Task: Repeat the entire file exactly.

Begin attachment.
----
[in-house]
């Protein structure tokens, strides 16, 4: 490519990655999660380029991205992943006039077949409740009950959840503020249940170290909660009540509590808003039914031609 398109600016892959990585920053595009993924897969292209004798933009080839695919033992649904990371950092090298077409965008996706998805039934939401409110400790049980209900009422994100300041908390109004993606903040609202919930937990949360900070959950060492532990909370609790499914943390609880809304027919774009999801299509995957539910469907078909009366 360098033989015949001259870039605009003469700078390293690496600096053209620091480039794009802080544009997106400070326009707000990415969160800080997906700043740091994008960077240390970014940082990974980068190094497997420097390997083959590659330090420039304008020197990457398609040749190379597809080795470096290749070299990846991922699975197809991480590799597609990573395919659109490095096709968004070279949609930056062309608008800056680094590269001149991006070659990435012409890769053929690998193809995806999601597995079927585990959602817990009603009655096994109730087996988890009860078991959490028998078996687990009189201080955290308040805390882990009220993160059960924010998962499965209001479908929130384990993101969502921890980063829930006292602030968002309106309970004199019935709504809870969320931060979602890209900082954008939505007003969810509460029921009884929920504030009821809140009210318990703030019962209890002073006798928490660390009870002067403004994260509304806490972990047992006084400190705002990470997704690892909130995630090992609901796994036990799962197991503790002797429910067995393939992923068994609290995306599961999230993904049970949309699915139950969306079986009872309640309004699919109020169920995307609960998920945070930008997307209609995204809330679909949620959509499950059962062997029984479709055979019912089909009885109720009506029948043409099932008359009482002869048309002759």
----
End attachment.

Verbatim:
[in-house]
């Protein structure tokens, strides 16, 4: 490519990655999660380029991205992943006039077949409740009950959840503020249940170290909660009540509590808003039914031609 398109600016892959990585920053595009993924897969292209004798933009080839695919033992649904990371950092090298077409965008996706998805039934939401409110400790049980209900009422994100300041908390109004993606903040609202919930937990949360900070959950060492532990909370609790499914943390609880809304027919774009999801299509995957539910469907078909009366 360098033989015949001259870039605009003469700078390293690496600096053209620091480039794009802080544009997106400070326009707000990415969160800080997906700043740091994008960077240390970014940082990974980068190094497997420097390997083959590659330090420039304008020197990457398609040749190379597809080795470096290749070299990846991922699975197809991480590799597609990573395919659109490095096709968004070279949609930056062309608008800056680094590269001149991006070659990435012409890769053929690998193809995806999601597995079927585990959602817990009603009655096994109730087996988890009860078991959490028998078996687990009189201080955290308040805390882990009220993160059960924010998962499965209001479908929130384990993101969502921890980063829930006292602030968002309106309970004199019935709504809870969320931060979602890209900082954008939505007003969810509460029921009884929920504030009821809140009210318990703030019962209890002073006798928490660390009870002067403004994260509304806490972990047992006084400190705002990470997704690892909130995630090992609901796994036990799962197991503790002797429910067995393939992923068994609290995306599961999230993904049970949309699915139950969306079986009872309640309004699919109020169920995307609960998920945070930008997307209609995204809330679909949620959509499950059962062997029984479709055979019912089909009885109720009506029948043409099932008359009482002869048309002759």